1914 To 1980
Much of the cinema of Wales in the later 1910s and 1920s has been lost. In 1920 nine films were shot in Wales, all now lost. One of the most notable and celebrated of the films from this period is A Welsh Singer (1915), adapted from a work by Welsh writer Allen Raine, which starred Florence Turner. Henry Edwards who directed A Welsh Singer, also created the 1930 film Aylwin, from the novel by Theodore Watts-Dunton, drawing into the world of gypsies and a mythical, mystical Wales. The 1930s saw the first Welsh language film, Y Chwarelwr directed by Ifan ab Owen Edwards in 1935. The decade also saw two important agitprop documentaries, Today We Live (1937) set among the unemployed miners of the village of Pentre in the Rhondda Valleys, and Donald Alexander's Eastern Valley (1937). The outbreak of World War II saw the backdrop of a mining valley in Wales being used as the setting for a war propaganda film, The Silent Village (1943). Designed as a tribute to the mining community of Lidice, Czechoslovakia, which had suffered from Nazi atrocities, The Silent Village transpose the events to a Wales; and was also used to draw analogies with the oppression of the Welsh language.
The coming of the sound era had little impact on Welsh cinema, though 1938's The Citadel an adaptation of A. J. Cronin's 1937 novel brought Wales to a large audience; though King Vidor's interpretation failed to express the novel's political message. The first Hollywood 'talkie' to be set in Wales was James Whale's The Old Dark House. The best known films connected to Wales during this period failed to harness Welsh talents, The Proud Valley (1940) and How Green Was My Valley (1940) were neither directed or adapted for the screen by Welsh people. John Ford's How Green Was My Valley is notable for starring just one Welsh actor, Rhys Williams, and for being shot in the United States. Although John Ford's view of Wales was based on a mythical and romantic view of the industrialised valleys, Jill Cragie's Blue Scar (1949), part financed by the National Coal Board, raised serious and radical questions about the nationalisation of the coal industry and has striking location photography around south Wales. Another release from 1949 to make an important cultural statement was Emlyn Williams' The Last Days of Dolwyn, the plot of which centred around the flooding of a Welsh village to create a reservoir; a subject that became extremely controversial in Wales in the 1960s.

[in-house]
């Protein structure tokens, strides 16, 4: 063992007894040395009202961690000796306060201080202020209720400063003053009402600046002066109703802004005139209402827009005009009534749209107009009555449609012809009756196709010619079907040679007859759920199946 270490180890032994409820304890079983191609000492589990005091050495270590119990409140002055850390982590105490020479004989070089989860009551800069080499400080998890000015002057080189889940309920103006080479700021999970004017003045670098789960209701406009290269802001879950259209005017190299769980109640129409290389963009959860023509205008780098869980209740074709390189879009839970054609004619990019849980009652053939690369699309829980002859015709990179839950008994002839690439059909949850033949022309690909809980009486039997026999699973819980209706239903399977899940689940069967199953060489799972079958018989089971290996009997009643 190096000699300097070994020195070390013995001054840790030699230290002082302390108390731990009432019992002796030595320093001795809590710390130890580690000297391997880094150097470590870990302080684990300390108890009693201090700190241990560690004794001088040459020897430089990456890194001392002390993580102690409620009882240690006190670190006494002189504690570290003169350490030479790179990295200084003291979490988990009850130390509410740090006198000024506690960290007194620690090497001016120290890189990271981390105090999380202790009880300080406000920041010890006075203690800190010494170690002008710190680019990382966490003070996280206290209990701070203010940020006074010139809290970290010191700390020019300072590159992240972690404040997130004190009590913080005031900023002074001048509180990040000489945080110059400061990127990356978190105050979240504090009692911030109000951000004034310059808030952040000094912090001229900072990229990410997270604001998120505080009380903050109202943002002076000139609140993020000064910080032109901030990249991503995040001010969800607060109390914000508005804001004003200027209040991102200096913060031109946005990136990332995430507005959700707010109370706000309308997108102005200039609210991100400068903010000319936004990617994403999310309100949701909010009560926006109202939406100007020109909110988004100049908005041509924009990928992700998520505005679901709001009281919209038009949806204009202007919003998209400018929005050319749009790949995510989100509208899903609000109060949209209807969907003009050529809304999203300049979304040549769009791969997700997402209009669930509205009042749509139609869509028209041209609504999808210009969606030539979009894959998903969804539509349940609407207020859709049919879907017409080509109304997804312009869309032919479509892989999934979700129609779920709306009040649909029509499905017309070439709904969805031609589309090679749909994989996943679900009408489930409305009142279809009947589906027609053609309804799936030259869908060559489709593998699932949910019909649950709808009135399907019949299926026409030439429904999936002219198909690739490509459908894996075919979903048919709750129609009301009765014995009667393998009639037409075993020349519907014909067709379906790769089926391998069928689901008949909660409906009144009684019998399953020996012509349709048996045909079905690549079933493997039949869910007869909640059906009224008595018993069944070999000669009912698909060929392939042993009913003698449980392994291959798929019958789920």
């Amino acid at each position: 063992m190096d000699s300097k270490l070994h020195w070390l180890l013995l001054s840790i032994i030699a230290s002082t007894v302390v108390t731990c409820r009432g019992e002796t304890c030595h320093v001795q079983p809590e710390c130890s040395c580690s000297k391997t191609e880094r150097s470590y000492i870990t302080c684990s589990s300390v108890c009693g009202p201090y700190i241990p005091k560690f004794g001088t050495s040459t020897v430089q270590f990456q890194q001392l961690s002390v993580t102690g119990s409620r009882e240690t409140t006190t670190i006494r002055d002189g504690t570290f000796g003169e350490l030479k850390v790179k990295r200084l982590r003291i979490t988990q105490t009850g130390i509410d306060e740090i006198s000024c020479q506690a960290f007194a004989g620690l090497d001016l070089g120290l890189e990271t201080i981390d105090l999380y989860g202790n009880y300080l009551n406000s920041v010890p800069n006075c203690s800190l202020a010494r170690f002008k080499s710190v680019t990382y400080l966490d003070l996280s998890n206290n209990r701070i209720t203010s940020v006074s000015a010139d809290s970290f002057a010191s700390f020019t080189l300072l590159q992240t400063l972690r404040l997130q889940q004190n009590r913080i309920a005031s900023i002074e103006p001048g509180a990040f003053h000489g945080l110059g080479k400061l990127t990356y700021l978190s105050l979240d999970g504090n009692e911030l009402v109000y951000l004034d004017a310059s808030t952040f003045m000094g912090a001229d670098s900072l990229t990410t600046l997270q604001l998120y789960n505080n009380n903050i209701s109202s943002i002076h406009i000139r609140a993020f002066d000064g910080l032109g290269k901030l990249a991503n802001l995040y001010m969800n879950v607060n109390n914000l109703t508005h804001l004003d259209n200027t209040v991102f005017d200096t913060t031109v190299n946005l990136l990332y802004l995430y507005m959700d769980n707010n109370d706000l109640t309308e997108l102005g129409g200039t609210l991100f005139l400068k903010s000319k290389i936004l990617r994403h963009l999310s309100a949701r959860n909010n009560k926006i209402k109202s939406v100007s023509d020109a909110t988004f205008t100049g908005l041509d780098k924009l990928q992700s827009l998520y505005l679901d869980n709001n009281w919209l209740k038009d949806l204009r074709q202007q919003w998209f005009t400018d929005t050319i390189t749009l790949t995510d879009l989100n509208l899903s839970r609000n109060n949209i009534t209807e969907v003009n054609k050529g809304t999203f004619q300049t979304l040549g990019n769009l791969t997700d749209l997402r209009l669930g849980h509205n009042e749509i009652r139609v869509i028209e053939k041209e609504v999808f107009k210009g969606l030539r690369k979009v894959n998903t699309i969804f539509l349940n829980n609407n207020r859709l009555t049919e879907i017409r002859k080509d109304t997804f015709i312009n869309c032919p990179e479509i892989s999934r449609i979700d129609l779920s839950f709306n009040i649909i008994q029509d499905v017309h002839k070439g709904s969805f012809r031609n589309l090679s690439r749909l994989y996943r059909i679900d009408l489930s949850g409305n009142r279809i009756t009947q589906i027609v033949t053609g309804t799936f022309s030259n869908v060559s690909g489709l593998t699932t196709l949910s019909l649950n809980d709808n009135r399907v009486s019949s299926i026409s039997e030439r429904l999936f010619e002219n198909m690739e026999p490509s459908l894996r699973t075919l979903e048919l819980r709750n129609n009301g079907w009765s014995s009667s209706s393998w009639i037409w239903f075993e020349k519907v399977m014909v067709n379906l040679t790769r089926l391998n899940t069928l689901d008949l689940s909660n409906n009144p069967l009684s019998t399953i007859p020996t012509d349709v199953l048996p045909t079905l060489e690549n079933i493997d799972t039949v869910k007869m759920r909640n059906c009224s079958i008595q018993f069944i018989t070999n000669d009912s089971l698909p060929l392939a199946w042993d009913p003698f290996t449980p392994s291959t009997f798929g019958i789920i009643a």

The 1950s and 1960s saw the output of two of the country's best documentary makers. Jack Howells and John Ormond dealt primarily with Welsh people and subjects. Howells is best known for his impressionistic, lyrical documentaries that included Nye! (1965) and Dylan Thomas (1962). Dylan Thomas is the only Welsh film to have won an Oscar (for best short documentary), it features Richard Burton as narrator, visiting the haunts of Dylan Thomas. Ormond, a poet foremost, is remembered for his sensitive portrayals of writers and authors, and for documentaries concerned with the working class and with refugees, in particular Borrowed Pastures (1960) which follows two Polish ex-soldiers struggling to get by on a Carmarthenshire smallholding.
The period directly following the end of the Second World War saw political and social commentary disappear from Welsh cinema. The first few decades after the war saw few notable Welsh films; stand out exceptions included Tiger Bay (1959) and Only Two Can Play (1962). The main problems facing Welsh cinema during this period were a lack of a film production infrastructure, Welsh producers and finance. The fact that Wales was unable to produce films from within its own borders resulted in the stereotyping and common preconceptions of Welsh life formed by 'outside' film-makers. One of the few beacons of light for the industry came in the late 1970s with the output of left wing producer and director Karl Francis; whose controversial portrayal of contemporary life in the south Wales valleys was typified by his 1976 film Above us the Earth. Welsh language films were few, notably the films produced in the 1970s by the Bwrdd Ffilmiau Cymraeg (Welsh Film Board).
Before the advent of a dedicated channel, BBC Wales and its commercial counterpart HTV produced Welsh language programmes for their viewers in Wales. Although this did not include the creation of feature length films, in the 1970s HTV undertook a venture to dub existing movies into Welsh. Their first attempt was George Stevens' 1953 Western, Shane. The result was seen as a unintentionally humorous and the experiment was quickly abandoned.